In today’s world, even with the growing popularity of telecommuting and teleconferencing, there are times when you need to travel for business. In order to deduct your travel expenses on your tax return, you need to keep adequate records. There are many strategies to track your business mileage.
The IRS allows a deduction of either the actual business related costs or a standard mileage rate. Either way, you need to maintain accurate mileage records. Sounds cumbersome, right? Well, it doesn’t have to be.
A simple yet effective mileage recording method is to use an inexpensive small wire-bound notepad. They can be found at many retail outlets for around $1. You’ll just want to make sure it is large enough to record the following information:
- Destination (City, Town, or Area)
- Business Purpose
- Beginning Odometer Reading
- Ending Odometer Reading
- Miles This Trip
Many office supply stores sell Auto Mileage Log and Expense Record books. They usually run around $8 each, and have pre-printed pages with space for recording mileage and maintenance/repair expenses.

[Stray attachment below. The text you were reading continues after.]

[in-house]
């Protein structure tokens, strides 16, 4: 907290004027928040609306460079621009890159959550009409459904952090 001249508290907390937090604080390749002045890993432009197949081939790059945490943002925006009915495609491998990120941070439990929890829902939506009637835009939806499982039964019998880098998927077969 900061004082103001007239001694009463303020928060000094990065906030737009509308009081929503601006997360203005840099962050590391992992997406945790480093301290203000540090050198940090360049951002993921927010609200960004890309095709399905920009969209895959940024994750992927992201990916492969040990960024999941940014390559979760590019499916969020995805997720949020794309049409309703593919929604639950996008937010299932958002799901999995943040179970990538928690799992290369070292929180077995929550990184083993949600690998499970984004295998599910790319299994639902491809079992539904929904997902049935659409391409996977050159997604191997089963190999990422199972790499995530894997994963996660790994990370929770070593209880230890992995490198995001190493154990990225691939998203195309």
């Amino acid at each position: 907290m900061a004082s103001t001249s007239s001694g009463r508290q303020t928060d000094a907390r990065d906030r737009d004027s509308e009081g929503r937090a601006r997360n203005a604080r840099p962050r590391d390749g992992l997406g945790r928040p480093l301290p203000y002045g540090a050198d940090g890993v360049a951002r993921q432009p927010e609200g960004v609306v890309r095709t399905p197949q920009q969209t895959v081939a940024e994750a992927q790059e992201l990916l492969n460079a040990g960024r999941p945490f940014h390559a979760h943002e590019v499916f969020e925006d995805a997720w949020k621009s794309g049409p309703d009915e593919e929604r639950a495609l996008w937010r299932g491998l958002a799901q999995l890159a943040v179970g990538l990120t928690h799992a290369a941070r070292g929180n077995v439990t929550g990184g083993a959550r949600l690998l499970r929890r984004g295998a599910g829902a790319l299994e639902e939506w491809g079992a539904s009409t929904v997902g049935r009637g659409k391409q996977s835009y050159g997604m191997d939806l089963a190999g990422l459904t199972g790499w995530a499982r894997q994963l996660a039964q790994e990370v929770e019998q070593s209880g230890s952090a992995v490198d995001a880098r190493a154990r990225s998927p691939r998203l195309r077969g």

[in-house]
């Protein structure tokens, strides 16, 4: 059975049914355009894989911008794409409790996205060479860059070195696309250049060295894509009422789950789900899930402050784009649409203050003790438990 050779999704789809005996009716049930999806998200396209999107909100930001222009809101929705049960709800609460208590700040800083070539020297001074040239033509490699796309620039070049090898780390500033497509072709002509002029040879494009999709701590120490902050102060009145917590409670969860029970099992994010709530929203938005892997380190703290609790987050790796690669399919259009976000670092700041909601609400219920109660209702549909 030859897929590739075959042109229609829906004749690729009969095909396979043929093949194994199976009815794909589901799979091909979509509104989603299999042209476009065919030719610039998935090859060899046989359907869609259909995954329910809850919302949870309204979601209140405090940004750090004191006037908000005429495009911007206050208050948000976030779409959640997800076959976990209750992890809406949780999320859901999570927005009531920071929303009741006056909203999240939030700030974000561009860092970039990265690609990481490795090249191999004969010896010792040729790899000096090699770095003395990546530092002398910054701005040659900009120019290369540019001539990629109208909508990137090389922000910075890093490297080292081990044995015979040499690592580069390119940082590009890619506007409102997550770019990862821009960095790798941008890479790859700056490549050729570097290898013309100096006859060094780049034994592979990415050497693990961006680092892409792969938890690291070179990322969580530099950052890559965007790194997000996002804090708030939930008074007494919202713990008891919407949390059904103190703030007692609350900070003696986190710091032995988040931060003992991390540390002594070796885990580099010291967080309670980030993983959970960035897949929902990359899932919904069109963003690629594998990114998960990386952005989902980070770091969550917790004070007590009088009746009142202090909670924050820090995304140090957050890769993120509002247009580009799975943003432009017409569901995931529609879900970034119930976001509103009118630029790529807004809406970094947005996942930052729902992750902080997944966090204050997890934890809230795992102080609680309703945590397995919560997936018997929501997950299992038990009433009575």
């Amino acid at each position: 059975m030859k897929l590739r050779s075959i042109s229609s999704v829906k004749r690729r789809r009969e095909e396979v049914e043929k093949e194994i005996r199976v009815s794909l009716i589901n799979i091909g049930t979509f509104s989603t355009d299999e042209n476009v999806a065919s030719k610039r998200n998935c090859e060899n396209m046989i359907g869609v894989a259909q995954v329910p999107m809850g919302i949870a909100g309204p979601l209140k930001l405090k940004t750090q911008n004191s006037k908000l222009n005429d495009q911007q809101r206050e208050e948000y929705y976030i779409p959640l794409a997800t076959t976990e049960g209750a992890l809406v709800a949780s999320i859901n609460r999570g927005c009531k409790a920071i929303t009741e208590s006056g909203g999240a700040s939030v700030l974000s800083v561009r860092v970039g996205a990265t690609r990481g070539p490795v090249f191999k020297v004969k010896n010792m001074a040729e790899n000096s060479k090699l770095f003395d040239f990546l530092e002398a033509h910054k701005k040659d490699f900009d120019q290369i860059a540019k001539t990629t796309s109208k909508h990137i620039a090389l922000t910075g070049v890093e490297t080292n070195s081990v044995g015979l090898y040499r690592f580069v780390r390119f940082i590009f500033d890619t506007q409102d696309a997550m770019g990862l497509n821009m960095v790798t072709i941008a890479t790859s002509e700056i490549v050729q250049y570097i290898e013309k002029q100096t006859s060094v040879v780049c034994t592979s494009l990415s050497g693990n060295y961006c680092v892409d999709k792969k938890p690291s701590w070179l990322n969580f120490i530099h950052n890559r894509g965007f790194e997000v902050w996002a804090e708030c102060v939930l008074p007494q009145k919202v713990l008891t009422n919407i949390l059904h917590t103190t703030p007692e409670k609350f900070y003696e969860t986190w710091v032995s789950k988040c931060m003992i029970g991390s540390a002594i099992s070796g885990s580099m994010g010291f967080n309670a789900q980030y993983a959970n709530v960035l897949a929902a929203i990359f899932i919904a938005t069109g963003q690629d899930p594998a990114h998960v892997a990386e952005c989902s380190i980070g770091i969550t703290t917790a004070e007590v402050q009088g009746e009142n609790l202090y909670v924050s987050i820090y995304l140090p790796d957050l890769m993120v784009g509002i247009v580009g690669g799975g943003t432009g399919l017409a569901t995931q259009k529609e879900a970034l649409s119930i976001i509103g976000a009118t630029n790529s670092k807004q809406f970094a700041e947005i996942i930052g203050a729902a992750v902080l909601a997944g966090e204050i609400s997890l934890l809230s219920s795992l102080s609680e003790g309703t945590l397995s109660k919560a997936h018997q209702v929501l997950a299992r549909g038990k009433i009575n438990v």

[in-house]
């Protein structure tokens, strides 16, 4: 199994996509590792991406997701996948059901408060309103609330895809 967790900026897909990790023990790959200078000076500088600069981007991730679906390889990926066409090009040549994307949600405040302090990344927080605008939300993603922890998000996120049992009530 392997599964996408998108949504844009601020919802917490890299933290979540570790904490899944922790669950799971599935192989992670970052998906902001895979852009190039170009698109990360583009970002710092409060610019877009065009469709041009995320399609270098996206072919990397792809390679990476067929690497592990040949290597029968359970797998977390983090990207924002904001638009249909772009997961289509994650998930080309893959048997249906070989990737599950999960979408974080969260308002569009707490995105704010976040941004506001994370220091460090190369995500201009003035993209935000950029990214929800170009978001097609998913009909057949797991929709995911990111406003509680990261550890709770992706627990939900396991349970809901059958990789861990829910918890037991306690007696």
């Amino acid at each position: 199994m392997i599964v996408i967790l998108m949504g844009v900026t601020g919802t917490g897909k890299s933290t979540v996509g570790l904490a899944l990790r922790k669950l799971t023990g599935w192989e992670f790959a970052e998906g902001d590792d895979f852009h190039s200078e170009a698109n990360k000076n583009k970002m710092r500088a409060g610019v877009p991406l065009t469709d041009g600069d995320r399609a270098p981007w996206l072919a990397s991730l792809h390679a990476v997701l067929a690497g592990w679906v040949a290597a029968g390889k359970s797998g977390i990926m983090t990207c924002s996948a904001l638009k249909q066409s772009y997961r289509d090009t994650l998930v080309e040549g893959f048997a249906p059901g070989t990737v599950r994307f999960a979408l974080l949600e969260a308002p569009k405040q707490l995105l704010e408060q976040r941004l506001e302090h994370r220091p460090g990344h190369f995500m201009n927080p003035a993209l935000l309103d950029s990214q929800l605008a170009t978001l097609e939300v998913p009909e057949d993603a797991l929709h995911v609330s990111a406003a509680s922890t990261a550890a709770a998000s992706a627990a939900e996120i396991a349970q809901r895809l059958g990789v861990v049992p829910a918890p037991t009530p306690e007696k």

Of course, like everything these days, if you have a smart phone, there is “an app for that”. The ones I looked at ranged in price, from free for very basic tracking to around $12. Some of the better ones calculate your business mileage and download the totals to an Excel report you can email to your accountant (and your accountant will love you for it – trust me). Like any other mobile application, be sure to read the user reviews before downloading. This can save a lot of time and frustration down the road.
One caveat – commuting miles (the miles driven from your home to your normal place of business and back) are not considered business miles. However, trips from your normal place of business to pick up office supplies, visit a client, or between normal places of business are business related.
Happy (business-related) Motoring!